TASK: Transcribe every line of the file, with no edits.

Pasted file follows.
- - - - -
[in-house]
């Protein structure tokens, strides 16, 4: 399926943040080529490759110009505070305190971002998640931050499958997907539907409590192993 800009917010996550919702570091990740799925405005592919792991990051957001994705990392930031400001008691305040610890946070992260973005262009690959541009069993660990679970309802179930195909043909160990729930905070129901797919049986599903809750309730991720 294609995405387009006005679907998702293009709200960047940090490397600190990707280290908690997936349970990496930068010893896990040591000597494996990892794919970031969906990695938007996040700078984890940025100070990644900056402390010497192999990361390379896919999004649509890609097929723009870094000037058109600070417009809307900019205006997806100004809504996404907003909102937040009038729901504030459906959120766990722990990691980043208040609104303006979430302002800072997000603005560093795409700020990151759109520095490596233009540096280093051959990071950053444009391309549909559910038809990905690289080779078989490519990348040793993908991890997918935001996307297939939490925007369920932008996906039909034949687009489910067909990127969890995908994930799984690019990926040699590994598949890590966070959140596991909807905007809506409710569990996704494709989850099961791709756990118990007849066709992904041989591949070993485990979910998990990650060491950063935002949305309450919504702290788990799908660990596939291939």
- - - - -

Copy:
[in-house]
């Protein structure tokens, strides 16, 4: 399926943040080529490759110009505070305190971002998640931050499958997907539907409590192993 800009917010996550919702570091990740799925405005592919792991990051957001994705990392930031400001008691305040610890946070992260973005262009690959541009069993660990679970309802179930195909043909160990729930905070129901797919049986599903809750309730991720 294609995405387009006005679907998702293009709200960047940090490397600190990707280290908690997936349970990496930068010893896990040591000597494996990892794919970031969906990695938007996040700078984890940025100070990644900056402390010497192999990361390379896919999004649509890609097929723009870094000037058109600070417009809307900019205006997806100004809504996404907003909102937040009038729901504030459906959120766990722990990691980043208040609104303006979430302002800072997000603005560093795409700020990151759109520095490596233009540096280093051959990071950053444009391309549909559910038809990905690289080779078989490519990348040793993908991890997918935001996307297939939490925007369920932008996906039909034949687009489910067909990127969890995908994930799984690019990926040699590994598949890590966070959140596991909807905007809506409710569990996704494709989850099961791709756990118990007849066709992904041989591949070993485990979910998990990650060491950063935002949305309450919504702290788990799908660990596939291939």